This is the week when the semester-long research efforts of my final year students at SPA culminate in a presentation they make to the world-at-large, which usually means their fellow students, faculty and guest invitees. It’ a big deal and they all put up a good show. Dress codes, fancy invites and posters, bouquets, formal welcome speeches and funky presentations, all thrown in for good measure. It’s great fun to see them there, all confident and gung ho, after all the struggling and fighting, the crazy discussions and the times when you shrug your shoulders and sort of give up as their advisor, at least once through the semester! My group, which speaks on Smart Slums under the ambit of the Smarter Cities seminar for their batch, is on tomorrow and I’m looking forward to it. Take a look at their FB event page to see some cool graphics and pre-event buzz.
On the content side, we’ve spent all semester arguing and debating the place of informal areas like slums in a big city like Delhi, which aspires to be world-class and ends up being exclusive in the worst possible way. In that context, I have looked at play areas for children in the informal city in an article published today in The Alternative. Children, youth, the elderly and many other groups who need special attention get bypassed not only by formal planning processes, but even by community-centric approaches. Keeping this in mind, tactical interventions that are agile and responsive can provide answers to problems that appear insurmountable.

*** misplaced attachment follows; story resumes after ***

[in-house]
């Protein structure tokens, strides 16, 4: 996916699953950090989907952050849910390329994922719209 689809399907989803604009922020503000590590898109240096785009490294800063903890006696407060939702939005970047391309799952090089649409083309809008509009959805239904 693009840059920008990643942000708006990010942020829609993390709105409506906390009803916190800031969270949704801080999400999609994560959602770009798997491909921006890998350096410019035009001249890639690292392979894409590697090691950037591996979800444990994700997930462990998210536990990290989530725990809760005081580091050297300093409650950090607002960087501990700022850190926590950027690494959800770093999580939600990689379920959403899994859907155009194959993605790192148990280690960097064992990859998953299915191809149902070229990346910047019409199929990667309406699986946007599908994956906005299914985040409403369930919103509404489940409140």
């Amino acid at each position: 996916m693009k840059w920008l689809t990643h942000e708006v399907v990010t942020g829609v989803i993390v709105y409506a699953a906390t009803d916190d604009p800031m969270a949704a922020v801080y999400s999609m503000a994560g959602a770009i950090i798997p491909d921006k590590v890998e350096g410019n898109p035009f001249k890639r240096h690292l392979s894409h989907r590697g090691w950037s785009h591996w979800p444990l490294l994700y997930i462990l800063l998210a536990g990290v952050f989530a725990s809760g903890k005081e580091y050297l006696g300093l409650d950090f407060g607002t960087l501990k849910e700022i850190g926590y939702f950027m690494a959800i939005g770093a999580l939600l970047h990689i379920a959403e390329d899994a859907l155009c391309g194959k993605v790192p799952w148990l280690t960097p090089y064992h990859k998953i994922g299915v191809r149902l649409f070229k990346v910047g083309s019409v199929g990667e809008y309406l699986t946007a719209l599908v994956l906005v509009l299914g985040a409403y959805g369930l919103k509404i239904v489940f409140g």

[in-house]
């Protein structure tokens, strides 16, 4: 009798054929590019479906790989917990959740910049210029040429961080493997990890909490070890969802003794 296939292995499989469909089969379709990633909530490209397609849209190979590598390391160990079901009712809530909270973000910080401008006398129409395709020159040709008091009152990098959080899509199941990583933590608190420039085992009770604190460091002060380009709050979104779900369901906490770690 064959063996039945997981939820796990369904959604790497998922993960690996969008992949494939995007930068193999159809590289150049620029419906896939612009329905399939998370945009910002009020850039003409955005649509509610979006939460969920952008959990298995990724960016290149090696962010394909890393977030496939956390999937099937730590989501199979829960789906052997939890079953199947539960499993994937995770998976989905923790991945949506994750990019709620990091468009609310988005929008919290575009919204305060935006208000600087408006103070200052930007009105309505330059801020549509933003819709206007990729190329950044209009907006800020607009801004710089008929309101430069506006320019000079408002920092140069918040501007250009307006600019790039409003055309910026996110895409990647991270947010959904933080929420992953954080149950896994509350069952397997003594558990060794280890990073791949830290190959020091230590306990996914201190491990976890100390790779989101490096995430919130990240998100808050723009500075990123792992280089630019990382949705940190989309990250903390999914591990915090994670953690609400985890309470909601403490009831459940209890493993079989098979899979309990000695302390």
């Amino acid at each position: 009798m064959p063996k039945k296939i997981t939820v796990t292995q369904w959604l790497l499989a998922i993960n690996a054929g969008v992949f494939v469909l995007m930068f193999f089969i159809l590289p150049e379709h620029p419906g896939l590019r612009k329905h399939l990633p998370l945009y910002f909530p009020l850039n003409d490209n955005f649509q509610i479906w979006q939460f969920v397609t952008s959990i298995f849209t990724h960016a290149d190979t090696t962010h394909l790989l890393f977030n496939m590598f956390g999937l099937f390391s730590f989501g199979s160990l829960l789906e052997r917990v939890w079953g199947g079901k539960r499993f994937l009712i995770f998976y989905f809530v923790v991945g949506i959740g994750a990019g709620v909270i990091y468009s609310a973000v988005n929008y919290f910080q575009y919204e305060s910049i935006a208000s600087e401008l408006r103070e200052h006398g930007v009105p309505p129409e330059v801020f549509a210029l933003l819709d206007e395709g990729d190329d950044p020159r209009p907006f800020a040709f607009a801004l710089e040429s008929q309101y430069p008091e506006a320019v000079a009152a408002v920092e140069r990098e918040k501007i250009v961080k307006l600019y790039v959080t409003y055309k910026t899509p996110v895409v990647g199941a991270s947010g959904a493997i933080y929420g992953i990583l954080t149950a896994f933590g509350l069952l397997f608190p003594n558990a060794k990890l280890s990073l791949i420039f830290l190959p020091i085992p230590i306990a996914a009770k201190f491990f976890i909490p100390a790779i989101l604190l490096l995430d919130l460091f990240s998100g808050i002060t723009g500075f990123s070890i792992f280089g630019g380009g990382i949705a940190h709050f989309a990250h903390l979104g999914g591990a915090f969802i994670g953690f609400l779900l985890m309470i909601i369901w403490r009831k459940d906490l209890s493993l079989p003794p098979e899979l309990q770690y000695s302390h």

More such tactical and even technological approaches are going to be presented all week at the School of Planning and Architecture by students who are exploring the Smarter City from varied angles. Looking forward to seeing some of these presentations and if yesterday’s glimpses were anything to go by, they will be both informative and though-provoking!
Both my parents have been academicians through their careers, so observing the relationship between teachers and students and simply understanding the position of the teacher has been something I have inadvertently done all my life. My father always told me that I was born to be a teacher and yes, I do love teaching. Sadly, the status of teachers has declined in Indian society and education has become more a transaction than an enriching process. And so, it’s rather late that I have taken up what I perhaps should have done earlier!
My experience with advising students at SPA this semester has taught me a lot about a lot things- the psyche of the present day student, the role that faculty must assume in an information-rich world, the malaise that plagues our educational institutions and how, despite all obstacles, the show must go on! With the final seminar presentation done and done well, I can now write about what I felt through the journey, as a teacher and as an observer.
When I first started interacting with the students, I was struck by how bright and idealistic young people are. This is perhaps a usual first reaction to teaching and we got off to a positive note. A few weeks in, I found myself sympathetic to the student community, who are aware that their institutions gives them limited exposure and seek a more exciting, challenging experience.
I also observed distinct differences in student attitudes, but was glad to see that they still approached faculty with respect and a genuine expectation that they will derive value from our experience. I wrote a post before I actually started teaching about how things appeared the same but how attitudes had subtly changed, referring to the awareness of a new power among students and a sense of confidence (arrogance, intolerance) in their dealings with faculty and adverse situations. That post was critical and based on hearsay, but after having interactions all semester, I believe this empowerment is not a bad thing. I just wish there was a better process of managing and harnessing this sense of empowerment to challenge and encourage students, and address their needs better.